I love Apple products. My iPhone and iPad are practically my children with designated seats at the table. But I am not a tech savvy person. There is so much that Apple products are capable of that I have yet to even learn how to do! But what I love about Apple, is that there is a store right down the road from me near Yale’s campus. I know that if I ever have the slightest question or concern, there is numerous blue shirt wearing employees who know their stuff and are happy to help. When I buy software, hard drives, and gadgets from Apple they walk me through what I should buy and what product of theirs best fits the need that I have. Because they are the expert. PC and Android and whatever else that isn’t Apple, is often less expensive. Ok Ok so it’s most always less expensive. By a lot. But, I am loyal to investing more in Apple because they have always met my needs and gone above my expectations in their product AND service.
So I thought about how I could apply those same principles to my own brand. People either love or hate Apple. I love it. My cousin hates it. We argue about how wrong he is quite frequently. I want that same distinction for my brand. I want potential clients to come to my website and blog, see what I do, and either love it or hate it. If a client is looking for a photographer based on price alone, and not interested in the entire custom experience, and chooses not to hire me, then I am just as thrilled as the client who comes along and does value the experience and quality, thus booking their session. I had spent a lot of time in the “in -between” place of wanting to be everything to everyone. Which in the long run, effectively meets no one’s needs at all, including my own.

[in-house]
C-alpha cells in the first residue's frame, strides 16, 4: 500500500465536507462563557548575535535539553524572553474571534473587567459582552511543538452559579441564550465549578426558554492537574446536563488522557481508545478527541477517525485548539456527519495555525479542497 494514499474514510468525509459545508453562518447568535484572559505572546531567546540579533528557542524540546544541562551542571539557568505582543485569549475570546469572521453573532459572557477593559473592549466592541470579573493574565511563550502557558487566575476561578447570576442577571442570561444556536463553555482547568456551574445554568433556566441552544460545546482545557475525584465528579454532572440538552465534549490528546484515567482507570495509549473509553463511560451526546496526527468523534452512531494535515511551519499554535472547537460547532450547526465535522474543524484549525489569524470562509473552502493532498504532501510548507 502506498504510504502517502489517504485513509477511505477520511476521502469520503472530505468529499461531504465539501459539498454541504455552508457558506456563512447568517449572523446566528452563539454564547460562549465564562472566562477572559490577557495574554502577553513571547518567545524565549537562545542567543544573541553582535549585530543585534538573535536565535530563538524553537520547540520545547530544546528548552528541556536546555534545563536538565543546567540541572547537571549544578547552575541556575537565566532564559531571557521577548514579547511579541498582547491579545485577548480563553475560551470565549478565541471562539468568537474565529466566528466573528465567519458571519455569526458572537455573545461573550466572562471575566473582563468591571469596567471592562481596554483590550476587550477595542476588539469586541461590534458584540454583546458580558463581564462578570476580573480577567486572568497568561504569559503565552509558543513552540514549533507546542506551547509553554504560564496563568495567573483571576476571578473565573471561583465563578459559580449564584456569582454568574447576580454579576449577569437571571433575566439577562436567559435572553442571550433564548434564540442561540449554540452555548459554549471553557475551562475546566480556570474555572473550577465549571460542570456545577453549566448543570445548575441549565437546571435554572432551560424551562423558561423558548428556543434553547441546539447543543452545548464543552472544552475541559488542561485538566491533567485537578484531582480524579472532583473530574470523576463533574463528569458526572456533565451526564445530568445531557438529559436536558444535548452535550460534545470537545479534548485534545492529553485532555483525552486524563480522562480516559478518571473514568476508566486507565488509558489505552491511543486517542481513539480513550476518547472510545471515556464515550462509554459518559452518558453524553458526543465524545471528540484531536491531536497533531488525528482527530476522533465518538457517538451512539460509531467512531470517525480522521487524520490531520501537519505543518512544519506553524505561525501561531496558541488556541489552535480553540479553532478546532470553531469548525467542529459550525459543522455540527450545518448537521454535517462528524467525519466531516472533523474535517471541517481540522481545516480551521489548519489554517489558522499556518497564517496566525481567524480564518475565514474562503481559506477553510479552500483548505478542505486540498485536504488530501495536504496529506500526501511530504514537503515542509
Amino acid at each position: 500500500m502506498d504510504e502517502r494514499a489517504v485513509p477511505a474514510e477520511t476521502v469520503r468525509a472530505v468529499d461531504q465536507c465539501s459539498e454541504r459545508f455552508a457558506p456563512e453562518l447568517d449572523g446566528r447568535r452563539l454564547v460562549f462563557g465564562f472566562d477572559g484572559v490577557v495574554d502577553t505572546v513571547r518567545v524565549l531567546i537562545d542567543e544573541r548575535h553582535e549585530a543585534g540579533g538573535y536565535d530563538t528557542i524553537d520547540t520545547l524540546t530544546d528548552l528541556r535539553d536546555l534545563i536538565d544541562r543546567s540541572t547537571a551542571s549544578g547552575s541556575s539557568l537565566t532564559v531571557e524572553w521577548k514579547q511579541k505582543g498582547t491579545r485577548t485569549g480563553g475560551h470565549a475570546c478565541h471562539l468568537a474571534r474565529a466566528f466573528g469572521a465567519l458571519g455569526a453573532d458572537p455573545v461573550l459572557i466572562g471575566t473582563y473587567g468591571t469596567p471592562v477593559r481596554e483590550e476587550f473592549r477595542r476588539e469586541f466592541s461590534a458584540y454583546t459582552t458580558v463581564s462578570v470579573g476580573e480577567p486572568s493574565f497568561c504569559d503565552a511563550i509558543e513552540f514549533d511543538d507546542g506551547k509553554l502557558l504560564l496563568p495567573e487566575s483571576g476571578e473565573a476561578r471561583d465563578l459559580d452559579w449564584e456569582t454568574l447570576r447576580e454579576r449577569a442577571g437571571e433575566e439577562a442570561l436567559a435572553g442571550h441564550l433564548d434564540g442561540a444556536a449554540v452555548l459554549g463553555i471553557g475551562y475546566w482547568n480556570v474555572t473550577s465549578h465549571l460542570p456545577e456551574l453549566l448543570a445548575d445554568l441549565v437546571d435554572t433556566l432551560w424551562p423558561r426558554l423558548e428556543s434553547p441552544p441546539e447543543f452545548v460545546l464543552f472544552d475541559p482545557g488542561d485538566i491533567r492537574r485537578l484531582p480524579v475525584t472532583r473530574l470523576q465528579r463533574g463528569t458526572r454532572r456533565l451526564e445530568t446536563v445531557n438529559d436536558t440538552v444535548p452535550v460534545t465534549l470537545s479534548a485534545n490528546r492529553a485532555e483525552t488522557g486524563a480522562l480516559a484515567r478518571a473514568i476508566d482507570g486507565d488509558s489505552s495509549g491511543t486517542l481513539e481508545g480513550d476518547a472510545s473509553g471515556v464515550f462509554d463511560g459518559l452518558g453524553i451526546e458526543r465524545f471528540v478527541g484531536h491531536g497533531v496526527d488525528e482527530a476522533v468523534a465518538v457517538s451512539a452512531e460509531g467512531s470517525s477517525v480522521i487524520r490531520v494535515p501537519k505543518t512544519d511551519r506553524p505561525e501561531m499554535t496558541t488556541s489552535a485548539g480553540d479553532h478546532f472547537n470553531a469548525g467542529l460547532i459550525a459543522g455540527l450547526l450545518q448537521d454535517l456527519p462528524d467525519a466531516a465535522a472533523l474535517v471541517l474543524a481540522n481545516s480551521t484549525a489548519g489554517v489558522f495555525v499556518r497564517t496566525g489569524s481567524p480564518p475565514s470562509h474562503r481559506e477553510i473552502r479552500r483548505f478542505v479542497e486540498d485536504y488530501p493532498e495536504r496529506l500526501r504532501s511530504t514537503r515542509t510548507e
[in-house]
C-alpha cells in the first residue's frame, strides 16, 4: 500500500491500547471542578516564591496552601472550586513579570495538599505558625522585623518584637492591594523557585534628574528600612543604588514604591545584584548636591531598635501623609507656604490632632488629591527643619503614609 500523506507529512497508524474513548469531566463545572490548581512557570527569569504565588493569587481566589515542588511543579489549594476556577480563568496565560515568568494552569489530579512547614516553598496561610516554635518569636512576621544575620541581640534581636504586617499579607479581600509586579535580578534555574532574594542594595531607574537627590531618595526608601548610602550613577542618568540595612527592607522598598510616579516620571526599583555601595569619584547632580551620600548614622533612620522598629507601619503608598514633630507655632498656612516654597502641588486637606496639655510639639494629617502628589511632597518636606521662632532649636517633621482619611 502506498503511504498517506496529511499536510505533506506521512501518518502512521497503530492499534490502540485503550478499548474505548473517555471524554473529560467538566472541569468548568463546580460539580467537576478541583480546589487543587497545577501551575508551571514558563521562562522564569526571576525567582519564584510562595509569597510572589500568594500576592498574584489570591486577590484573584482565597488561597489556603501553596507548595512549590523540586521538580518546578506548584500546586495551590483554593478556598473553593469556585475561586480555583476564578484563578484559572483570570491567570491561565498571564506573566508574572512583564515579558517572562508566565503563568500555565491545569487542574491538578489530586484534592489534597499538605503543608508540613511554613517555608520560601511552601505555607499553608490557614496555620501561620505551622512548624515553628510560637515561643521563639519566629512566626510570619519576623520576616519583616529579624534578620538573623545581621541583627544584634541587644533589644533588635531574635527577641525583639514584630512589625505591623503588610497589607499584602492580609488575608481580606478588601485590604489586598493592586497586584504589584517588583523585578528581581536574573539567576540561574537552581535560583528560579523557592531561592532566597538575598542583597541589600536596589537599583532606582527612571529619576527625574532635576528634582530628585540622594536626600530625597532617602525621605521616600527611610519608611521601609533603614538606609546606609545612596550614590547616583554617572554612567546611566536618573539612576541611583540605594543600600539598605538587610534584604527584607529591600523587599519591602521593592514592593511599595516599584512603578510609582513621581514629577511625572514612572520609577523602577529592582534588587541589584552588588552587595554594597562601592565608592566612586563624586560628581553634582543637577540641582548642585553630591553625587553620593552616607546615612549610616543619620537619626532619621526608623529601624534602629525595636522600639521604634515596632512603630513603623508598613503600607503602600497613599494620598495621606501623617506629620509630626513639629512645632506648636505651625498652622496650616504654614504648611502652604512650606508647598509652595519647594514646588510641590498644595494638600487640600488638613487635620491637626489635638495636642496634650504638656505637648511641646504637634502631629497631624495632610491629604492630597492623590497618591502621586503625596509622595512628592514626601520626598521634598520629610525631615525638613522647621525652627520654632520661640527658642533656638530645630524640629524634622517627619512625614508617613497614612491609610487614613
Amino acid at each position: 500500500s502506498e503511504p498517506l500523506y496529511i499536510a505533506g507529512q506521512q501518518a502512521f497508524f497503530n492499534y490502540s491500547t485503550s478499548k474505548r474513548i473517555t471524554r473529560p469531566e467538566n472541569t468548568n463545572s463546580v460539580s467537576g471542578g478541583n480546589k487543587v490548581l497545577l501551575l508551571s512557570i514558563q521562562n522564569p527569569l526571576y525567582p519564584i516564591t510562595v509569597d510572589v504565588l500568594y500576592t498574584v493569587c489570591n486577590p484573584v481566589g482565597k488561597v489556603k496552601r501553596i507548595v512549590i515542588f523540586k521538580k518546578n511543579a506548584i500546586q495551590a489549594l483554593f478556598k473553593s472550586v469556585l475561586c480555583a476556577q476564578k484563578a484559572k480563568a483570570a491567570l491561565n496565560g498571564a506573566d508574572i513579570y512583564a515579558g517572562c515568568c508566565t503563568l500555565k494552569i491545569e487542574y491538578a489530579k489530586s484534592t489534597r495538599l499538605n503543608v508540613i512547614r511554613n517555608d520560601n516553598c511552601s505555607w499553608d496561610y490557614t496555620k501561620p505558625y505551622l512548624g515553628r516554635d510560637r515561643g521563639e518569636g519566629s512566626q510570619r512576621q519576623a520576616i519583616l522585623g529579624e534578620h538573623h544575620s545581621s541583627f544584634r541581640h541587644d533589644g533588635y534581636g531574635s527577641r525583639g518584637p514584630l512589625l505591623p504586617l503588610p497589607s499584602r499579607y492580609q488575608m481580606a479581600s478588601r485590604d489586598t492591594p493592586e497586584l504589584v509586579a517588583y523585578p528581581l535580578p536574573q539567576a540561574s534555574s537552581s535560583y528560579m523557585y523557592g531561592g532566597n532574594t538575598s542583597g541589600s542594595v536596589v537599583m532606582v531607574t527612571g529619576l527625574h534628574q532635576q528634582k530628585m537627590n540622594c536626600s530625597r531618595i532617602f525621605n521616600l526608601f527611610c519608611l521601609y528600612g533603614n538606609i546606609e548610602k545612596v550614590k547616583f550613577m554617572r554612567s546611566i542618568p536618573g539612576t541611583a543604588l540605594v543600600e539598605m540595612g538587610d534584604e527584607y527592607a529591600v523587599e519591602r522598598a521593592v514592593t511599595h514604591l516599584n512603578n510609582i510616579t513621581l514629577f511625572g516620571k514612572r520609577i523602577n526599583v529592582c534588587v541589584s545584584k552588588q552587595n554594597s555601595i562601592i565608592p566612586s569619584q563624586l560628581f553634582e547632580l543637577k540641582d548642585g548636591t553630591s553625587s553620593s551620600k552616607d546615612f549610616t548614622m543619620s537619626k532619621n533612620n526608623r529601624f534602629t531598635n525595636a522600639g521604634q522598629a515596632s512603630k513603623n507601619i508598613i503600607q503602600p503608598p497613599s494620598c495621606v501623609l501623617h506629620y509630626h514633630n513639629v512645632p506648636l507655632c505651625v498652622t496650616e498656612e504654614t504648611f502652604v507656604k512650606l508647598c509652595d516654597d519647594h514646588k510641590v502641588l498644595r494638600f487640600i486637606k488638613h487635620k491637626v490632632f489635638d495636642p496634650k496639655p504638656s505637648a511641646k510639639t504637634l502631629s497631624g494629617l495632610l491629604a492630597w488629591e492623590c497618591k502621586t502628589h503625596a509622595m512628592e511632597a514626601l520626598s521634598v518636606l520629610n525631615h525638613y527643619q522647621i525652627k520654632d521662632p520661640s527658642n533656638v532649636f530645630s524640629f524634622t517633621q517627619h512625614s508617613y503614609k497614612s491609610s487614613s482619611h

I decided to begin implementing in person ordering consultations with the new brand. I built the brand heavily around the tangible photograph and did not feel that an online gallery that they had to figure out on their own was really meeting my client’s needs. I run a business that is not simply product based, but service based. My ability to serve my clients is part of the experience. Meeting clients in their homes with products and framing samples, helping her choose which wall her favorite portrait should be hung on, seemed like the higher level of service to me. In this same way, I heavily simplified my product list. I narrowed my mission statement into what kind of photographer I wanted to be, and will offer specifically those unique products. Because I am not a photographer for everyone and everything. That realization of what I wanted to specialize in, was the greatest decision I ever made for my business.
Of course, there is so much more that I could add to this list on what I have planned for the new brand to make it more of an experience. You will have to wait until the brand launches to see more! ( Which is SO incredibly soon I could scream with excitement!)
So, what are you doing to set your brand apart?
Stay tuned for Part Four of this Rebranding Series. Be sure to send me any questions and I’ll try my best to answer them all.
Start this Monday off brainstorming!